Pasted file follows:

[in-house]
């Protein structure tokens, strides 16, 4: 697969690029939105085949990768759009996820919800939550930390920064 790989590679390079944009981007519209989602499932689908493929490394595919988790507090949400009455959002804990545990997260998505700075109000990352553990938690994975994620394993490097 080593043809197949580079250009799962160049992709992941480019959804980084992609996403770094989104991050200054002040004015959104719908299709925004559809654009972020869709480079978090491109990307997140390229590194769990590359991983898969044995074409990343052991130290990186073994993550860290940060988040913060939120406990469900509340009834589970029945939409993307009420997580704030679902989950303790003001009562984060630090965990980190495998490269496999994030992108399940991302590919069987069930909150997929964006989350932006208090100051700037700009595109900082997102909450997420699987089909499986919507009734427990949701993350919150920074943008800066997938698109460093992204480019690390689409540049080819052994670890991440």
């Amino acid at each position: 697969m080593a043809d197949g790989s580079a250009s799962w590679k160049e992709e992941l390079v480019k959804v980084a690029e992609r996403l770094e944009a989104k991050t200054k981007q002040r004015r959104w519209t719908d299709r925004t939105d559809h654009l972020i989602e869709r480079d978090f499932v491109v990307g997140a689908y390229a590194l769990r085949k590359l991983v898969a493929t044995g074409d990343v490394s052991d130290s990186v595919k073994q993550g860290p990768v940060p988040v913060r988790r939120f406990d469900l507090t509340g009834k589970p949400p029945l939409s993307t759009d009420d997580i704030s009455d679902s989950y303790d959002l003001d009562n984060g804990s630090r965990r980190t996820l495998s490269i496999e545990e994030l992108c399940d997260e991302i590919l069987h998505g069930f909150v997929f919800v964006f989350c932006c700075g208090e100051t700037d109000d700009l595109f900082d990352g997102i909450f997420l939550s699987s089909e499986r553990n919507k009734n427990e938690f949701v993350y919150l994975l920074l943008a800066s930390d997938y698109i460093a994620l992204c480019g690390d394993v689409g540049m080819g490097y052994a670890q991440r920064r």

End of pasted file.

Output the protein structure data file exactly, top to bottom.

[in-house]
């Protein structure tokens, strides 16, 4: 697969690029939105085949990768759009996820919800939550930390920064 790989590679390079944009981007519209989602499932689908493929490394595919988790507090949400009455959002804990545990997260998505700075109000990352553990938690994975994620394993490097 080593043809197949580079250009799962160049992709992941480019959804980084992609996403770094989104991050200054002040004015959104719908299709925004559809654009972020869709480079978090491109990307997140390229590194769990590359991983898969044995074409990343052991130290990186073994993550860290940060988040913060939120406990469900509340009834589970029945939409993307009420997580704030679902989950303790003001009562984060630090965990980190495998490269496999994030992108399940991302590919069987069930909150997929964006989350932006208090100051700037700009595109900082997102909450997420699987089909499986919507009734427990949701993350919150920074943008800066997938698109460093992204480019690390689409540049080819052994670890991440």
């Amino acid at each position: 697969m080593a043809d197949g790989s580079a250009s799962w590679k160049e992709e992941l390079v480019k959804v980084a690029e992609r996403l770094e944009a989104k991050t200054k981007q002040r004015r959104w519209t719908d299709r925004t939105d559809h654009l972020i989602e869709r480079d978090f499932v491109v990307g997140a689908y390229a590194l769990r085949k590359l991983v898969a493929t044995g074409d990343v490394s052991d130290s990186v595919k073994q993550g860290p990768v940060p988040v913060r988790r939120f406990d469900l507090t509340g009834k589970p949400p029945l939409s993307t759009d009420d997580i704030s009455d679902s989950y303790d959002l003001d009562n984060g804990s630090r965990r980190t996820l495998s490269i496999e545990e994030l992108c399940d997260e991302i590919l069987h998505g069930f909150v997929f919800v964006f989350c932006c700075g208090e100051t700037d109000d700009l595109f900082d990352g997102i909450f997420l939550s699987s089909e499986r553990n919507k009734n427990e938690f949701v993350y919150l994975l920074l943008a800066s930390d997938y698109i460093a994620l992204c480019g690390d394993v689409g540049m080819g490097y052994a670890q991440r920064r």